Bottom Line: Learn to create a new type of slicer or filter that you can use to make interactive reports and dashboards in Excel.
Skill Level: Intermediate
Watch the Video Tutorial
Download the Excel Files
You can follow along using the following Excel files.
In today's tutorial, we'll explore a new approach to slicers for creating interactive reports and dashboards in Excel. Microsoft recently introduced GROUPBY and PIVOTBY functions, alternatives to pivot tables for data analysis and summary reports. However, these new functions lack slicers for interactivity.
To address this, we'll build a Dynamic Grid Slicer as a workaround.
Let's dive into the details.
Understanding the Setup
To set the stage, we have a summary report generated by the new PIVOTBY function. This function is pulling from source data containing order details. The report shows the number of units sold by color and with a year-over-year comparison.
From this table, I've created a simple bar chart to display the data visually.
With a normal pivot table, we can easily add slicers, which allow us to filter data down, but that's not the case with a PIVOTBY table. So we're going to replicate the interactivity of regular pivot tables and slicers using a combination of formulas and checkboxes.
Dynamic Grid Slicer Features
Our Dynamic Grid Slicer mimics the functionality of regular slicers. It includes a dropdown button for selecting columns, checkboxes for applying filters, and automatic recalculation when source data changes.
The term “dynamic” in the slicer's name comes from its ability to adapt to changes in the source data. Unlike traditional slicers, the Dynamic Grid Slicer offers automatic refresh and recalculation, ensuring real-time updates without manual intervention.
Creating the Dynamic Grid Slicer
Let's look into the process of creating the Dynamic Grid Slicer. While using a regular pivot table and slicer is easier, this tutorial accomodates those who prefer a formula-based approach. Even if you don't plan to use Dynamic Grid Slicers, you'll learn valuable techniques for dynamic array formulas.
I'll address the challenges with GROUPBY and PIVOTBY in an upcoming video, so be on the lookout for that in the future.
Setup and Formulas
Let's explore the setup for the Dynamic Grid Slicer. We need a list of unique values that will be used to create the filter list. The UNIQUE function, combined with the INDIRECT function for dynamic referencing, helps create a list of unique values for user filters.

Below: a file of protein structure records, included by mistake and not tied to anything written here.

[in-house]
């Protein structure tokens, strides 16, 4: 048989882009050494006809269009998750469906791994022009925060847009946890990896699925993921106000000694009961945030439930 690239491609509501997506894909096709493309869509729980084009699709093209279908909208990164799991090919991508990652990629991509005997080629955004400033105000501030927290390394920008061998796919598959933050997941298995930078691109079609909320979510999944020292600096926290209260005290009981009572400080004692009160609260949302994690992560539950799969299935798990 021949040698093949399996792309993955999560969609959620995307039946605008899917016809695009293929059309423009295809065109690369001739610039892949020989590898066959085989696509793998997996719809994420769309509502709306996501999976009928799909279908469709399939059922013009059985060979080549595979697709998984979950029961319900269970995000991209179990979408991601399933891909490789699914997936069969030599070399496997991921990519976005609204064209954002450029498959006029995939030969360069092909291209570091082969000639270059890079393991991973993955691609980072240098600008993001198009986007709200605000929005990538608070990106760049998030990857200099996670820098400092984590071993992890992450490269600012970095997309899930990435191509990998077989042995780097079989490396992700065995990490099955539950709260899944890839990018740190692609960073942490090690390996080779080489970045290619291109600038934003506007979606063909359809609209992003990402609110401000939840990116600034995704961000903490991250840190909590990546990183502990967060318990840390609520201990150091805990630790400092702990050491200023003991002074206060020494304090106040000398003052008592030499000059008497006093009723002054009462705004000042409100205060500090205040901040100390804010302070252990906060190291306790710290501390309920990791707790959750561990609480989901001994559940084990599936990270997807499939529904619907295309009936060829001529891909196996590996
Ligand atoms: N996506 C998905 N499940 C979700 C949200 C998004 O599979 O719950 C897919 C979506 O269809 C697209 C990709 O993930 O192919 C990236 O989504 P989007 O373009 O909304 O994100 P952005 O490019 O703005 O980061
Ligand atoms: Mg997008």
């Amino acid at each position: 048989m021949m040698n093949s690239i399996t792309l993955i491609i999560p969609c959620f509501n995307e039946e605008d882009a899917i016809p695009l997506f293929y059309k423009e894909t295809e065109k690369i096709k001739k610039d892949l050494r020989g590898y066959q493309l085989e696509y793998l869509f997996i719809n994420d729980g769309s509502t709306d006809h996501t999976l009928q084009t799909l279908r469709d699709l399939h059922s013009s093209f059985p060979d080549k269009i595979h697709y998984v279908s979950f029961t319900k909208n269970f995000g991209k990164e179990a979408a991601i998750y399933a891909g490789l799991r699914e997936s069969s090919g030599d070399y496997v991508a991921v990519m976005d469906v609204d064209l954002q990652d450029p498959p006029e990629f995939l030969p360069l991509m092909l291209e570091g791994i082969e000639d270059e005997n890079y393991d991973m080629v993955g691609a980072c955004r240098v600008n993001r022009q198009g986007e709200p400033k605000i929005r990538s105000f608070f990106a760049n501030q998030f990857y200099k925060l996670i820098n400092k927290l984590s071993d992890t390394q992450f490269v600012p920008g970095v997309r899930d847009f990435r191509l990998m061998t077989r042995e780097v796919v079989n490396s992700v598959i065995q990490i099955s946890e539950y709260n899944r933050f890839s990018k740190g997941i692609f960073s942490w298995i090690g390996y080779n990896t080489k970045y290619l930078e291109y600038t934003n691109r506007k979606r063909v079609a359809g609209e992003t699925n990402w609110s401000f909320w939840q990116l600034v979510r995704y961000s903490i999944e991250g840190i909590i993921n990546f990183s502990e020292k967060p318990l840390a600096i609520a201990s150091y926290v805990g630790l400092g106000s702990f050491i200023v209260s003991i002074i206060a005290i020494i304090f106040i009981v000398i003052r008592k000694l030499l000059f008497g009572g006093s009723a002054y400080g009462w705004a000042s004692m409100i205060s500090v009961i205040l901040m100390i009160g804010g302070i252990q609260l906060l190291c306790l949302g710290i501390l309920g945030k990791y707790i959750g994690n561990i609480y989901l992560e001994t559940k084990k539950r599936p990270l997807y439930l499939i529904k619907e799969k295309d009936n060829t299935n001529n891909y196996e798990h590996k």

Additionally, a hidden column with the FILTER function generates a list of values where the checkbox has been checked. This list will be used for the Filter argument in PIVOTBY. The overflowing spill range ensures dynamic updates as the list changes.
Applying Filters in PIVOTBY
To apply filters in PIVOTBY, we use the filter_array argument. A complex formula using ISNUMBER and XMATCH facilitates the filtering process, ensuring that the results dynamically adjust to the selected values in the Dynamic Grid Slicer.
For a more detailed explanation of each part of this formula, watch the video at the top of this tutorial.
The checkboxes are added using the Checkboxes in Cells feature, found on the Insert tab of the Ribbon.
Watch this tutorial for more information about how to add checkboxes: New Checkboxes in Excel.
You can use conditional formatting to make invisible the entries that aren't being displayed for each filter list. You can see the various rules that I use listed under Conditional Formatting in the Excel file I've provided above.
In an attempt to recreate the Clear-All button on a regular slicer, I've added a button at the top of the Dynamic Grid Slicer that allows us to reset all filters.
This button is actually just an image of a checkbox, which is linked to a named range that includes all of the checkboxes. So by clicking the spacebar, you can check or uncheck all of the checkboxes in the list.
Moreover, we can limit dropdown columns using another Dynamic Grid Slicer. Using the slicer below, I simply check or uncheck the column names that I want to be available for filtering in the dropdown list of my first slicer.
Feel free to experiment with multiple grid slicers on a sheet. Again, the file used in this tutorial is available for free download above.
Both PIVOTBY and the new checkboxes are on the Beta channel for Microsoft 365 at this time. Hopefully, we will see wider availability in a future release soon.
Thanks for reading this tutorial on creating interactive and dynamic reports with the new PIVOTBY function. Please share your thoughts and questions in the comments below, and stay tuned for our upcoming video comparing PIVOTBY and GROUPBY with regular pivot tables.
Have a great day!